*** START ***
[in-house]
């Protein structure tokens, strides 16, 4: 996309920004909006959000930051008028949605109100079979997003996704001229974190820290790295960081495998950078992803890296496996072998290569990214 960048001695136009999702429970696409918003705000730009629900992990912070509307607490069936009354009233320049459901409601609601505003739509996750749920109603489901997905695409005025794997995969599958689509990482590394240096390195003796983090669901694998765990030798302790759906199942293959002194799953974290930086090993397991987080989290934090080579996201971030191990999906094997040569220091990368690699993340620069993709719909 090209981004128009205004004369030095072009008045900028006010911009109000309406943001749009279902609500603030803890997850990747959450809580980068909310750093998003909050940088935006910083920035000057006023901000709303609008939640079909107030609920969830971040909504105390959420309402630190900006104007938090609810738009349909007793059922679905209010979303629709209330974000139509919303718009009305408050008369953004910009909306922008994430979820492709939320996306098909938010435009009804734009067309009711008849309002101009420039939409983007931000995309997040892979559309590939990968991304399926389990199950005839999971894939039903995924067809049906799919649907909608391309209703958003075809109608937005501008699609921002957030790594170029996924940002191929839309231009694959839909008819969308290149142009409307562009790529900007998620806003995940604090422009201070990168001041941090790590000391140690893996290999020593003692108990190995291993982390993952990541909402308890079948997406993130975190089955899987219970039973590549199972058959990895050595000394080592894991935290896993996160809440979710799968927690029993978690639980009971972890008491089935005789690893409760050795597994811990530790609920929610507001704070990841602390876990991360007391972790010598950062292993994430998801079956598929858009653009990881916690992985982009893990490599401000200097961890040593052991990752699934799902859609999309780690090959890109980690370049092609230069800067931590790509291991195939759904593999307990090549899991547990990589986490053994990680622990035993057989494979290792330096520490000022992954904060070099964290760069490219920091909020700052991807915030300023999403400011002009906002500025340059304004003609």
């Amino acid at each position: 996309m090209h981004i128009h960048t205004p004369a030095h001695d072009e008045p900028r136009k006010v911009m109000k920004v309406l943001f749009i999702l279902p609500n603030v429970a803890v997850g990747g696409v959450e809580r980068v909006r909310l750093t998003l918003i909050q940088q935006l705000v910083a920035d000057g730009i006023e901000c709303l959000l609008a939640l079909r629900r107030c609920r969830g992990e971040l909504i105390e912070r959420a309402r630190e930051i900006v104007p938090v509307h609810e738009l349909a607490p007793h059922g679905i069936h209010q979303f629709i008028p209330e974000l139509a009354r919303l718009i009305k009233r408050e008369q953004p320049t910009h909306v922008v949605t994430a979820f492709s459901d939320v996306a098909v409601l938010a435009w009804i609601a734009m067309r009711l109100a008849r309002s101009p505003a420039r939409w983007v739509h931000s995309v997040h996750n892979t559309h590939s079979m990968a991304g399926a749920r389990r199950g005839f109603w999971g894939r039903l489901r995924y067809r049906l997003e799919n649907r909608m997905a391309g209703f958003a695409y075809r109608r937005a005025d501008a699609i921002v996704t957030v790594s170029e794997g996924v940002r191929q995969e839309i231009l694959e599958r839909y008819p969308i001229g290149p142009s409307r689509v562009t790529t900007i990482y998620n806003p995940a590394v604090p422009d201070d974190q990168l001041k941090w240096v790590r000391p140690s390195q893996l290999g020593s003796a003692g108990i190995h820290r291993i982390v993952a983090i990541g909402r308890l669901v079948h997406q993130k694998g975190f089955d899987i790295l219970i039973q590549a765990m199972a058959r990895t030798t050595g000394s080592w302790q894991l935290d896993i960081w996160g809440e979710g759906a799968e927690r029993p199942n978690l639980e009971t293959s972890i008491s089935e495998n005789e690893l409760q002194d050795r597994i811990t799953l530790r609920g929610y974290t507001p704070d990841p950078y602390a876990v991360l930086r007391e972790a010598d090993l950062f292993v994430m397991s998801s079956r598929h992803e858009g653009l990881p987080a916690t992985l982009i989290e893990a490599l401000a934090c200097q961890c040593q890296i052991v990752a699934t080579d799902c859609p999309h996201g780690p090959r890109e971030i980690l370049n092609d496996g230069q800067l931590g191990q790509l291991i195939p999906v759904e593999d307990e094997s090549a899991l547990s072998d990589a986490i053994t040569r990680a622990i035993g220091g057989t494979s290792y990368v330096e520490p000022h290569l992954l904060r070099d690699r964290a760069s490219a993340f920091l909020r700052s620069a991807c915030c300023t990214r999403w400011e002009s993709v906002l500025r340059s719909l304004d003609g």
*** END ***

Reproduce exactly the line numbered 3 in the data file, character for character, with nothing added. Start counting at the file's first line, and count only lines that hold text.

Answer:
């Amino acid at each position: 996309m090209h981004i128009h960048t205004p004369a030095h001695d072009e008045p900028r136009k006010v911009m109000k920004v309406l943001f749009i999702l279902p609500n603030v429970a803890v997850g990747g696409v959450e809580r980068v909006r909310l750093t998003l918003i909050q940088q935006l705000v910083a920035d000057g730009i006023e901000c709303l959000l609008a939640l079909r629900r107030c609920r969830g992990e971040l909504i105390e912070r959420a309402r630190e930051i900006v104007p938090v509307h609810e738009l349909a607490p007793h059922g679905i069936h209010q979303f629709i008028p209330e974000l139509a009354r919303l718009i009305k009233r408050e008369q953004p320049t910009h909306v922008v949605t994430a979820f492709s459901d939320v996306a098909v409601l938010a435009w009804i609601a734009m067309r009711l109100a008849r309002s101009p505003a420039r939409w983007v739509h931000s995309v997040h996750n892979t559309h590939s079979m990968a991304g399926a749920r389990r199950g005839f109603w999971g894939r039903l489901r995924y067809r049906l997003e799919n649907r909608m997905a391309g209703f958003a695409y075809r109608r937005a005025d501008a699609i921002v996704t957030v790594s170029e794997g996924v940002r191929q995969e839309i231009l694959e599958r839909y008819p969308i001229g290149p142009s409307r689509v562009t790529t900007i990482y998620n806003p995940a590394v604090p422009d201070d974190q990168l001041k941090w240096v790590r000391p140690s390195q893996l290999g020593s003796a003692g108990i190995h820290r291993i982390v993952a983090i990541g909402r308890l669901v079948h997406q993130k694998g975190f089955d899987i790295l219970i039973q590549a765990m199972a058959r990895t030798t050595g000394s080592w302790q894991l935290d896993i960081w996160g809440e979710g759906a799968e927690r029993p199942n978690l639980e009971t293959s972890i008491s089935e495998n005789e690893l409760q002194d050795r597994i811990t799953l530790r609920g929610y974290t507001p704070d990841p950078y602390a876990v991360l930086r007391e972790a010598d090993l950062f292993v994430m397991s998801s079956r598929h992803e858009g653009l990881p987080a916690t992985l982009i989290e893990a490599l401000a934090c200097q961890c040593q890296i052991v990752a699934t080579d799902c859609p999309h996201g780690p090959r890109e971030i980690l370049n092609d496996g230069q800067l931590g191990q790509l291991i195939p999906v759904e593999d307990e094997s090549a899991l547990s072998d990589a986490i053994t040569r990680a622990i035993g220091g057989t494979s290792y990368v330096e520490p000022h290569l992954l904060r070099d690699r964290a760069s490219a993340f920091l909020r700052s620069a991807c915030c300023t990214r999403w400011e002009s993709v906002l500025r340059s719909l304004d003609g």